Sir Bentley and Holbrook Court

post written by Esther Filbrun

Sir Bentley and Holbrook Court by Chuck BlackTitle: Sir Bentley and Holbrook Court
Author:
Chuck Black
Series: The Knights of Arrethtrae series, book 2
Major Themes:
Allegories
Synopsis:
As Sir Bentley discovers the intense hatred between the knights he knows and the Followers of the Prince—those who defend him even if they have to go to prison afterward—can he find justice not only in his life, but a true purpose to fulfill as well?

Sir Bentley and Holbrook Court may not be one of our family’s most favorite books in the series (as my brother disgustedly put it, “it’s the classic fairy tale—brave knight saves princess, and everyone is happy!”), but it’s another enjoyable addition to the tales author Chuck Black has told over the years. I must qualify that first statement, though—as we neared the end of the book, my brothers didn’t want me to stop reading. We read the final quarter in about a day, maybe two! Personally, I loved the adventure and symbolism this story contained. So each to his own, I guess.

Sir Bentley, newly knighted into the order of the Noble Knights, finds his new role disturbing as he discovers the deep enmity between the men he associates with and the Followers. He is especially troubled when the Followers protect him and his fellow knights against a fierce enemy, and his leader imprisons them anyway. Something isn’t right, but what should he do? As he becomes more and more disillusioned with the ideal he has always associated with the Noble Knights, he begins to search for new meaning—and in the process meets some of the illegal Followers. As his life is turned upside-down by what they show him, can he possibly learn to accept a new—and the truly only rightful—leader he is shown in the Prince? And when he discovers a village full of suffering because of a gain-seeking lord, is there any way he can free the people and bring about a peace like they haven’t known in years?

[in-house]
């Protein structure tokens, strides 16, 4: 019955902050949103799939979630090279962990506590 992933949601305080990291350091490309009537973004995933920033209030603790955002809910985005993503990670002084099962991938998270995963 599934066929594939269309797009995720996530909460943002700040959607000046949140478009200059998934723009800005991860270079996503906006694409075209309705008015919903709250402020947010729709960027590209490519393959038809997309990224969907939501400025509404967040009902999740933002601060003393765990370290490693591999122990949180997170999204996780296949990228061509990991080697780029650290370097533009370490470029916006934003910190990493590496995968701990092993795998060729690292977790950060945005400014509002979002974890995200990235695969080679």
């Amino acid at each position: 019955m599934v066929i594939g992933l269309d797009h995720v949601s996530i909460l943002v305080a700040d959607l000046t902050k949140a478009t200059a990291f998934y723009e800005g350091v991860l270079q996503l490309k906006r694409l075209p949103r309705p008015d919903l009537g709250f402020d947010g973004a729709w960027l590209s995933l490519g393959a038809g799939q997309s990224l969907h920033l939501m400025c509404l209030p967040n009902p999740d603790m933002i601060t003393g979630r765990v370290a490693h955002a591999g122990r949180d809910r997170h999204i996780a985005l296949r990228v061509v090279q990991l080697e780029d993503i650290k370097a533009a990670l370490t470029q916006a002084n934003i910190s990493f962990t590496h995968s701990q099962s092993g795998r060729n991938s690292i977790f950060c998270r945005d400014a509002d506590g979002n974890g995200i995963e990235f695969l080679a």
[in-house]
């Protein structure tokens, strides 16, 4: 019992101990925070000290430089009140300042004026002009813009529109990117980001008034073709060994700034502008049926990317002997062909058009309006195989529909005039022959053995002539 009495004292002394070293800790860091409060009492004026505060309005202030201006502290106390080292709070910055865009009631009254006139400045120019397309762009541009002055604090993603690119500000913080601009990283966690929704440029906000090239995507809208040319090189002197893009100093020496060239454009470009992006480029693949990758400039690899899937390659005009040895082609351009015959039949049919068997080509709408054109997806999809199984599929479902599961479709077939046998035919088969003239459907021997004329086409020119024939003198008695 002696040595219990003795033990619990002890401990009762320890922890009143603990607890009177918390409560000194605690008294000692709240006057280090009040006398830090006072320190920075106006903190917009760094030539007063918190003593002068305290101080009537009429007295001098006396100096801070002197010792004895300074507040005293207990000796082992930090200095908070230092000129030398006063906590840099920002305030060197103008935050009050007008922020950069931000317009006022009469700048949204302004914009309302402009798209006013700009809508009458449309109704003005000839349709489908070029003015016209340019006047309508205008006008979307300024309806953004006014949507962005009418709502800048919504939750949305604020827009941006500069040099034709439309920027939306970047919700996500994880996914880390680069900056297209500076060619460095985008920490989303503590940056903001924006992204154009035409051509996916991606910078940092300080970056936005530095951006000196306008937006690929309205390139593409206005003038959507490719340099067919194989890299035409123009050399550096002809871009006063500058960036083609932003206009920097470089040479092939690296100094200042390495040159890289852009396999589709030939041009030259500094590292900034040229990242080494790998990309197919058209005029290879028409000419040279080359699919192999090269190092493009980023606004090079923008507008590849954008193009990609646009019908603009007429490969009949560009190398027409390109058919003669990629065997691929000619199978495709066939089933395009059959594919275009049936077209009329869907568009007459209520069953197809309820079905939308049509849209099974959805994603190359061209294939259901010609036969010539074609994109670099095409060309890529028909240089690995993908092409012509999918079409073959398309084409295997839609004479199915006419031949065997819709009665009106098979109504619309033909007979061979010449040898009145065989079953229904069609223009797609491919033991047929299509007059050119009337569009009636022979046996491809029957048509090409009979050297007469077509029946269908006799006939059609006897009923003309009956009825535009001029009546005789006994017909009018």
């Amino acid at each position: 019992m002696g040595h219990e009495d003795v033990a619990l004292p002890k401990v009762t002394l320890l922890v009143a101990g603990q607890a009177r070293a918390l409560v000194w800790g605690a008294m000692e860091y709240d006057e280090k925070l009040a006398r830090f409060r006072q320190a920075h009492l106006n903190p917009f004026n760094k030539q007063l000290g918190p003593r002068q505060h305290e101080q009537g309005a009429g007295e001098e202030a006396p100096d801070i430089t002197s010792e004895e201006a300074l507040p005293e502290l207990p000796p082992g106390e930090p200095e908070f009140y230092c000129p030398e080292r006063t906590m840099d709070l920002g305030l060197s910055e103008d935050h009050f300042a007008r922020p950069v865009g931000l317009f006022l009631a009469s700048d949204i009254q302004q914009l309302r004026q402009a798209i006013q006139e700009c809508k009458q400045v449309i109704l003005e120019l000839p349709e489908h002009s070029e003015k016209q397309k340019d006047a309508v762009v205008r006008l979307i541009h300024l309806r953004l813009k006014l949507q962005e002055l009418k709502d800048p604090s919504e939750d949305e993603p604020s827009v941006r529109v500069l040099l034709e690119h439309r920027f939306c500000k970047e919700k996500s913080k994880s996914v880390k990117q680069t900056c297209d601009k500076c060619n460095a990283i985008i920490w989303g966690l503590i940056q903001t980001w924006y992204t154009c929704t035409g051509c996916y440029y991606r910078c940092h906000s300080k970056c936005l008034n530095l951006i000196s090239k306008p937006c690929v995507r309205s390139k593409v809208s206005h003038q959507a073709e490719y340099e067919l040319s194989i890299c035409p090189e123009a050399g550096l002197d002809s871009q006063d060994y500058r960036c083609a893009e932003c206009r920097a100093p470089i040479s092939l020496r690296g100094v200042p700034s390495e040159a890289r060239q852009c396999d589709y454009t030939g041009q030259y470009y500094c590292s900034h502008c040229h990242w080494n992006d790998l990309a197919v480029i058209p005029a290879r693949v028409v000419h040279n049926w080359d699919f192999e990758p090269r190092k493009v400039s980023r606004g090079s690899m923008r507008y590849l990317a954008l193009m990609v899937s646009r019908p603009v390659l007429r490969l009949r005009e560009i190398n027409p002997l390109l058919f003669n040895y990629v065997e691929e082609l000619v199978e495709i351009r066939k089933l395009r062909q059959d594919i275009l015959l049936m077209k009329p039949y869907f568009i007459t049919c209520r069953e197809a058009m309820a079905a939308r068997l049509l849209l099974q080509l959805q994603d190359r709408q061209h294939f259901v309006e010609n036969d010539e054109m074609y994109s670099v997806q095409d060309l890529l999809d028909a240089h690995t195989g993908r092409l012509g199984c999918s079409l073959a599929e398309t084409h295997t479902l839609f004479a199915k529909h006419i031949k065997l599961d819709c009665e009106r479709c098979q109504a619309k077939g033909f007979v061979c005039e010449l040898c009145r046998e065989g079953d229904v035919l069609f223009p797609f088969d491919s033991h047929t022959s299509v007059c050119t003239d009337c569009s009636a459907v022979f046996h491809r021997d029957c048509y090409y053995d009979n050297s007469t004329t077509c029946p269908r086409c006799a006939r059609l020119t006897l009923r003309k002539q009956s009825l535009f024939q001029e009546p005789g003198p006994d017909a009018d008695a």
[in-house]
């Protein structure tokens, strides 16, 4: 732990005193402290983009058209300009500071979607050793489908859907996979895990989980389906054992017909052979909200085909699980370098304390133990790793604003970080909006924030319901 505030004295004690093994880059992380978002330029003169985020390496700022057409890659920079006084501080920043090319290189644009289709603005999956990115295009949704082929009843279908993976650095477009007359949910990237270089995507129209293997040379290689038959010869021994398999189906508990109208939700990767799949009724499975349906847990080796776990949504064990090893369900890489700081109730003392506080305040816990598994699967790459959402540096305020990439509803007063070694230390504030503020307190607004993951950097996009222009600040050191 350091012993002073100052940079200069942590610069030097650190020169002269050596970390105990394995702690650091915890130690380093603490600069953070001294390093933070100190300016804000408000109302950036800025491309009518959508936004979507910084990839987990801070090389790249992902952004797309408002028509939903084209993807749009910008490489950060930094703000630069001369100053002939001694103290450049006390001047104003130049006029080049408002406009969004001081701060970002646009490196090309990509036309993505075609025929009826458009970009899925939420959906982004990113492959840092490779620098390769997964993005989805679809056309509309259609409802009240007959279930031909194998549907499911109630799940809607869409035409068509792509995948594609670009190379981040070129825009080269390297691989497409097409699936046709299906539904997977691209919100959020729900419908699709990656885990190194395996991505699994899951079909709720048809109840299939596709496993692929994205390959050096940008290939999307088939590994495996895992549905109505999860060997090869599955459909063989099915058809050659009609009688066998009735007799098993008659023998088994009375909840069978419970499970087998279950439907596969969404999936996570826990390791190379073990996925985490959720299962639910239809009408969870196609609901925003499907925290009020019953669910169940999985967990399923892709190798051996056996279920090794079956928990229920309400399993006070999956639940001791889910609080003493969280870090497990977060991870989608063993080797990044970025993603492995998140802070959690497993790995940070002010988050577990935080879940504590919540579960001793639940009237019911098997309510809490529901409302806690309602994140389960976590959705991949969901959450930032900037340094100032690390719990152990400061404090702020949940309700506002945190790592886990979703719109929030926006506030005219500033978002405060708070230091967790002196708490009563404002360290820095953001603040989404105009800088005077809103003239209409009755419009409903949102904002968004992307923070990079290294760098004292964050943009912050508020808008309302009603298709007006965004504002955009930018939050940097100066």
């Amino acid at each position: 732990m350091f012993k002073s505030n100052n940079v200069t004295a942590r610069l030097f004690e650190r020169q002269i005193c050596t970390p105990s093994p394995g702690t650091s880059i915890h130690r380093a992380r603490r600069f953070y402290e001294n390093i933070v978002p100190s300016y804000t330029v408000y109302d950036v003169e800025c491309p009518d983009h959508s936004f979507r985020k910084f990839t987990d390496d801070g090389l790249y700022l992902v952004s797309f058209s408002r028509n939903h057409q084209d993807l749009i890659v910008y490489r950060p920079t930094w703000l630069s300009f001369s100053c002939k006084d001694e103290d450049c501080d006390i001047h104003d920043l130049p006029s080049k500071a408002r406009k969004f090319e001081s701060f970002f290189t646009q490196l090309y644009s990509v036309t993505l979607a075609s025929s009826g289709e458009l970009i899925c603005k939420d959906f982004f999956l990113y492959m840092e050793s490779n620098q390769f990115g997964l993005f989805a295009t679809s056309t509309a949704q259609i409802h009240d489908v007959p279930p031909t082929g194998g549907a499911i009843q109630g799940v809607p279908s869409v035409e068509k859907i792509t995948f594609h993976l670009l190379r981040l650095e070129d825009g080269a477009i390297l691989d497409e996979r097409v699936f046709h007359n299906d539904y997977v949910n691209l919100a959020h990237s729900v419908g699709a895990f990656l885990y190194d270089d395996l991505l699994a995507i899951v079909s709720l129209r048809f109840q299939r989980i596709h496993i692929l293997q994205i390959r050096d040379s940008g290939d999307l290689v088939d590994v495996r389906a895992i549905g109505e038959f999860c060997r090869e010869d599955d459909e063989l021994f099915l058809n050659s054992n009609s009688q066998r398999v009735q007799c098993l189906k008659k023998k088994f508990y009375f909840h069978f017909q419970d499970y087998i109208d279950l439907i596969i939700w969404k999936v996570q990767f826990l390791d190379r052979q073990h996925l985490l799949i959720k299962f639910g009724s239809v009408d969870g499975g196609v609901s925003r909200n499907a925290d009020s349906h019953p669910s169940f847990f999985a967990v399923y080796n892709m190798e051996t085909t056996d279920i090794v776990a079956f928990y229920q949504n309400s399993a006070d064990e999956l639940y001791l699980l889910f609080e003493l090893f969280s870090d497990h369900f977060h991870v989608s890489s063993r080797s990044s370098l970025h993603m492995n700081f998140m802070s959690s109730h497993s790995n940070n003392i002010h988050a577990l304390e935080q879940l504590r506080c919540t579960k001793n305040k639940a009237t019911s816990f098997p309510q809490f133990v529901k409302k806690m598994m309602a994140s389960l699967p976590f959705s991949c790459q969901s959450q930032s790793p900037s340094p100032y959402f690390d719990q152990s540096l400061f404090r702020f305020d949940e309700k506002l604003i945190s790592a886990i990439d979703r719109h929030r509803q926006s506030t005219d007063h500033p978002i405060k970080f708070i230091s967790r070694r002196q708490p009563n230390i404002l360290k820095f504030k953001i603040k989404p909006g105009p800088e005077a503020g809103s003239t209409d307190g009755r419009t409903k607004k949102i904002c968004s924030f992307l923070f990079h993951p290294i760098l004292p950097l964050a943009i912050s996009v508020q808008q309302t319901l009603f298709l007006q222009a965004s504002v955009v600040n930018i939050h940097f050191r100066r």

Interwoven with a semi-fairy tale and allegory is the thread of what money can do to us. Does that hold us captive? Is that what we serve, something that will eventually destroy our lives and possibly the lives of those around us? Sir Bentley and Holbrook Court, although possibly not one of the better-written stories in this series, is still a good reminder to examine our priorities. It’s also a good adventure story, at least for parts of the tale (the beginning is a tad slow). In all, I think most boys and girls would love the Christian themes and challenges the characters face throughout the story.

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